If everything goes according to plan, the apotheosis of Alexander Hamilton—the man, the myth, the musical juggernaut—will take place on the twelfth day of June in this the year of our Lord two thousand and sixteen at the Beacon Theatre in New York City.
Those in attendance at the Tony Awards will have seen this fate foretold, written upon the brows of the producers at the Public Theater, who were last year considering the perfect moment to move Hamilton to Broadway, knowing it would smash all in its path at the Tonys. (They were right: The 16 nominations are more than any other Broadway show in history.) The decision to move Hamilton after last year’s awards means the Public is all but assured back-to-back wins—its adaptation of Allison Bechdel’s graphic novel Fun Home won Best Musical for 2015.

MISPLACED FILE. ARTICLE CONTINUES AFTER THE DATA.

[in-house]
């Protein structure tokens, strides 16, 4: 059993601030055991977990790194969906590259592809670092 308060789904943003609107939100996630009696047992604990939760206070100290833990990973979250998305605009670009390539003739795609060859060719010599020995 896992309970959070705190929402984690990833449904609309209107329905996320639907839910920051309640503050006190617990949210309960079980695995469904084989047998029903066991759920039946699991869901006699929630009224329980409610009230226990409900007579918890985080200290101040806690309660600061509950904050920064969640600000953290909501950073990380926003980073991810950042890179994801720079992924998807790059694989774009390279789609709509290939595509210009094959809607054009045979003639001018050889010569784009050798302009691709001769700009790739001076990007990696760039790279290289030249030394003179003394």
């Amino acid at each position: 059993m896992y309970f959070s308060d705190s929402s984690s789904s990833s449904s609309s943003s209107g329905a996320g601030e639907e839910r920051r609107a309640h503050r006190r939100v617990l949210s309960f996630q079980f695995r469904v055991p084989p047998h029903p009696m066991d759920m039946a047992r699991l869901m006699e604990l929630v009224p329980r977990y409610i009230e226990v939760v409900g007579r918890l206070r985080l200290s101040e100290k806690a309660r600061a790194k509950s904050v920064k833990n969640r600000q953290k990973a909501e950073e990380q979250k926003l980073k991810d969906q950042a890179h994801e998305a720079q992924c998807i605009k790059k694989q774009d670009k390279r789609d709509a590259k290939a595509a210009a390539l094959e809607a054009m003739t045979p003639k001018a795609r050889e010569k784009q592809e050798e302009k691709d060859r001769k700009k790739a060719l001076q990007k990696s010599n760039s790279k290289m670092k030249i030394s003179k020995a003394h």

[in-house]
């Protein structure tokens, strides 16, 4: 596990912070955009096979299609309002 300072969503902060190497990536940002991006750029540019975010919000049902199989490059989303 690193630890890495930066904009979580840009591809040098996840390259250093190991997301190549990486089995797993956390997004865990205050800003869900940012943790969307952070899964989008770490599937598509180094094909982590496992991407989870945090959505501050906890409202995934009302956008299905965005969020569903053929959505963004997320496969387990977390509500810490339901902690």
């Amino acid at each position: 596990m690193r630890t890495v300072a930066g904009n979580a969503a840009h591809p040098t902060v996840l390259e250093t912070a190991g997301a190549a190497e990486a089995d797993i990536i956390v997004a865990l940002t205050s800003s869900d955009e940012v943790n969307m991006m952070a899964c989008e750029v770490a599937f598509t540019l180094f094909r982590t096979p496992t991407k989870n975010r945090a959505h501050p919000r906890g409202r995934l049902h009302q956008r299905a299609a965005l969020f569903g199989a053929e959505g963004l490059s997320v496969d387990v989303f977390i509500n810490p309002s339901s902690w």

In Times Square, it’s hard to miss the crowd for Hamilton. Twice a week, police are called in to monitor traffic during Ham4Ham, barricading the crowd on both sides of 46th Street in front of the Richard Rodgers Theatre. Between the matinee and evening performance, a lottery is held for $10 tickets—thus Ham4Ham—and as the crowd awaits the winners, the cast performs a skit or a sing-a-long, sometimes flipping roles or riffing on Les Miz. (The Broadway lottery, now a staple for college students on a free afternoon, originated 20 years ago with another sold out crowd-favorite, Rent.)